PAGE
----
Beale Park Boat show is gradually changing from being the type of Boat Show where you would go to choose a boat, think Earls Court, Southampton, Excel etc. into the type of Show you would go to watch for entertainment and which happens  to have boats in it. 

No doubt the reasons for this are complex and multifarious, the organisers are as ever looking for maximum footfall at the turnstile, while the exhibitors of small boats are looking for serious customers, not lookers and sookers as my mum calls them. Living close to Southampton I know that it's boat show is heavily advertised as a grand day out for all the family, but I'm sure the purveyors of multi-million pound yachts would settle for just one family providing they can afford the price-tag.

There now seem to be fewer boat builders at Beale than in previous years, where can they all have gone,  has the recession done for them?  Well actually it appears some of them have  gone to Southampton where the Wooden Boat Traders Association have set up camp smack bang in front of the main entrance for all the world and his uncle to see, no doubt in the hope of attracting some real buyers, and jolly good luck to them all. 

So Beale does its best to lay on an eclectic mix of entertainment for all the family. There are craft and food tents selling gee-gaws, trinkets and inedible liquorish for those partners and other-halfs who aren't so nautically minded. A children's play area with the ubiquitous bouncy castle, climbing towers, archery lessons, etc. to keep the little blighters occupied. A beer tent and various food outlets cater for the more basic needs, although it was noted with some anguish that the Cornish Pasty Van hadn't made it this year. 

For me the Irish Dancing and Steel Band (mercifully not at the same time) are a little intrusive, and the Newfoundland Rescue Dogs seem to hog the lake just when everyone else wants to use it.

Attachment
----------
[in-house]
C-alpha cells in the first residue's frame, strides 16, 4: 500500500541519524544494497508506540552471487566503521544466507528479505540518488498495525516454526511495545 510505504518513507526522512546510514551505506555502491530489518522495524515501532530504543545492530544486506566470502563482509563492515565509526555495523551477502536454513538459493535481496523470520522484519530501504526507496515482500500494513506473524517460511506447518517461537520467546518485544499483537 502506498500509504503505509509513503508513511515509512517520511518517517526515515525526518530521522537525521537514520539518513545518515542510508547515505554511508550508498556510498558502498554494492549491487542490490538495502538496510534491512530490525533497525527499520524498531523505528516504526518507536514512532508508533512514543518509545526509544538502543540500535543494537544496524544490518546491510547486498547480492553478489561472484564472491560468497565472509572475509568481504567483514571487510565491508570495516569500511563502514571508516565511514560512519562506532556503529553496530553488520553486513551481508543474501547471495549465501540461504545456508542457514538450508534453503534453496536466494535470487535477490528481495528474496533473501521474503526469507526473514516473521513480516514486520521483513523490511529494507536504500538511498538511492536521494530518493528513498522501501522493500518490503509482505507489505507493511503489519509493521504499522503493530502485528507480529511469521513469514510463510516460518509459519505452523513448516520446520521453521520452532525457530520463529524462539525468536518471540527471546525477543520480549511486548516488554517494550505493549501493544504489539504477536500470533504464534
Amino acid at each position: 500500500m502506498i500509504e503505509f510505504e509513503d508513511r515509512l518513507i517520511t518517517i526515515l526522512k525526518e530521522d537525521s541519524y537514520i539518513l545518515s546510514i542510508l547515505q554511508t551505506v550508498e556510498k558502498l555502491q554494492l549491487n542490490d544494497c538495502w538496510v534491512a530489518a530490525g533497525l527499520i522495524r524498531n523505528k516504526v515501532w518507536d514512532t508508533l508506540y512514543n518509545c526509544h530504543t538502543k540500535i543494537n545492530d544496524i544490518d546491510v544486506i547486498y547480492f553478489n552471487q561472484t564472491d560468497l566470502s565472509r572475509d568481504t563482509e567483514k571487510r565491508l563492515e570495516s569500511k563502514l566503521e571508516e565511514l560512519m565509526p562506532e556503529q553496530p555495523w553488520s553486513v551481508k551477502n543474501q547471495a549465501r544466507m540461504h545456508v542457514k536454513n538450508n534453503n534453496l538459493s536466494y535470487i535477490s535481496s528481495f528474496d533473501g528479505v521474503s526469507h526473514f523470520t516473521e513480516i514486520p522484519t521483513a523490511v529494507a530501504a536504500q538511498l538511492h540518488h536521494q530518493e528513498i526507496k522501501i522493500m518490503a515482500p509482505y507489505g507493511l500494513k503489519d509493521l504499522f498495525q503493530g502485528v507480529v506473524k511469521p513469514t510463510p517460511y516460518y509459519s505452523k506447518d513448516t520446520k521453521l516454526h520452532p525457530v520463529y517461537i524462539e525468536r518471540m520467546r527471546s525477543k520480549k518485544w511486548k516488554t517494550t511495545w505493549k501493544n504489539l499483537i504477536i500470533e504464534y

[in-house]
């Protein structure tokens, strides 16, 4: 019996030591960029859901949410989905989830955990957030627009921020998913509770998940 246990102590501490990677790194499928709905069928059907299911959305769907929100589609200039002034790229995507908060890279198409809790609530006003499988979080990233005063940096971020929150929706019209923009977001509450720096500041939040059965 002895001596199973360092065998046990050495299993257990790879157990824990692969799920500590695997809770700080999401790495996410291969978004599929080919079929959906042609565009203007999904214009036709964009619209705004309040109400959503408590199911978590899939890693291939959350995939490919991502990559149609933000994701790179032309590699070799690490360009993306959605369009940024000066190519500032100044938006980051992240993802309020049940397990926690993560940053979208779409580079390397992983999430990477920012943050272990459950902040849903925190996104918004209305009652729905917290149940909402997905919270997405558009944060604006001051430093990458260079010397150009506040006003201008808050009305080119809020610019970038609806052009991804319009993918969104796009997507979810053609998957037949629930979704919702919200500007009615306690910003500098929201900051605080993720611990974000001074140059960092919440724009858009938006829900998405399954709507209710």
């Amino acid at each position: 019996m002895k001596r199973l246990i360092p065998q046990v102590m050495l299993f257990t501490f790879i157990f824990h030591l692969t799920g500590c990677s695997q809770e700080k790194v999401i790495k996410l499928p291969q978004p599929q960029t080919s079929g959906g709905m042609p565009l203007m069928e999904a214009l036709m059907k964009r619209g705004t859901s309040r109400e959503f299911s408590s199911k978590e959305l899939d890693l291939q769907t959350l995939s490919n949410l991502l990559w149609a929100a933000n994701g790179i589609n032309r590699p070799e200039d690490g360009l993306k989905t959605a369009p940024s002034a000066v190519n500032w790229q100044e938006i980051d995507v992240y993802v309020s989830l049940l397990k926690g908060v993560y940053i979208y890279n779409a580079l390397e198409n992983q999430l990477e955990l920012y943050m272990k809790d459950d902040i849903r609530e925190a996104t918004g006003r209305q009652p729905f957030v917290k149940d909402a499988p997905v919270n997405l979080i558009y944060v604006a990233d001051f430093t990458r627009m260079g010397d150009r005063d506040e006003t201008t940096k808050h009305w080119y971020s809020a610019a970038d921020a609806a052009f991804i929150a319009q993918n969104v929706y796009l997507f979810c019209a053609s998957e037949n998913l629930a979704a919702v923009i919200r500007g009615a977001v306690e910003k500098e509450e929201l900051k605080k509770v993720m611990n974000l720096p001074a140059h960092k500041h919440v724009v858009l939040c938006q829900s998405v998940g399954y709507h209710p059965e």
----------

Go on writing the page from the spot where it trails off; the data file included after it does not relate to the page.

To quote one of our band of brothers "I don't bring my boat to a dog show so why do they bring their dogs to a boat show!" No prizes for guessing who.......................

Much of the nautical interest is provided by the various clubs like the Old Gaffers Trailer Section, Dinghy Cruisers Association, Thames Traditional Boat Society and so on which does make the place a grand get together for boaty types of all sorts except those who enjoy large expensive bits of plastic. They even let the HBBR in and we are gradually becoming more established. 

One new group this year were the Historical Maritime Society who brought their 23ft Frigate's Launch which was hard to miss, as it pirouetted around making a grand show of waggling its oars in the air. Chris Partridge reported on it in Rowing for Pleasure, but what could easily have been missed was the other boat they brought along.     

 This is their WWII Mk 8 "Cockleshell" Motorised Commando Canoe, which goes by the name of "Geoff's Fabulous Uncle Archie".  

Isn't he/she/it  brilliant!  I can tell you Katie Beardie was getting quite hot under the waterline at the very sight of it. Built to carry four Commandos, it can be propelled by paddle, a lateen sail using the extendible outriggers, and even by its own purpose built outboard/inboard engine. 

The rearmost occupant, the stoker, sits with this engine between his legs, which will no doubt keep you warm in the winter but must get very hot, noisy and smelly the rest of the time.

 No wonder he keeps a fire extinguisher handy. 

The observant will notice an element of cross dressing amongst the crew. They'd just disembarked from the 18th century Frigate's Launch in all their finery and decided to take Uncle Archie for a spin.  Here they are in their proper WWII drab the following day, complete with Bren Gun.

    It would have been wonderful to take Uncle Archie up the Kennet & Avon with us.

More Info here.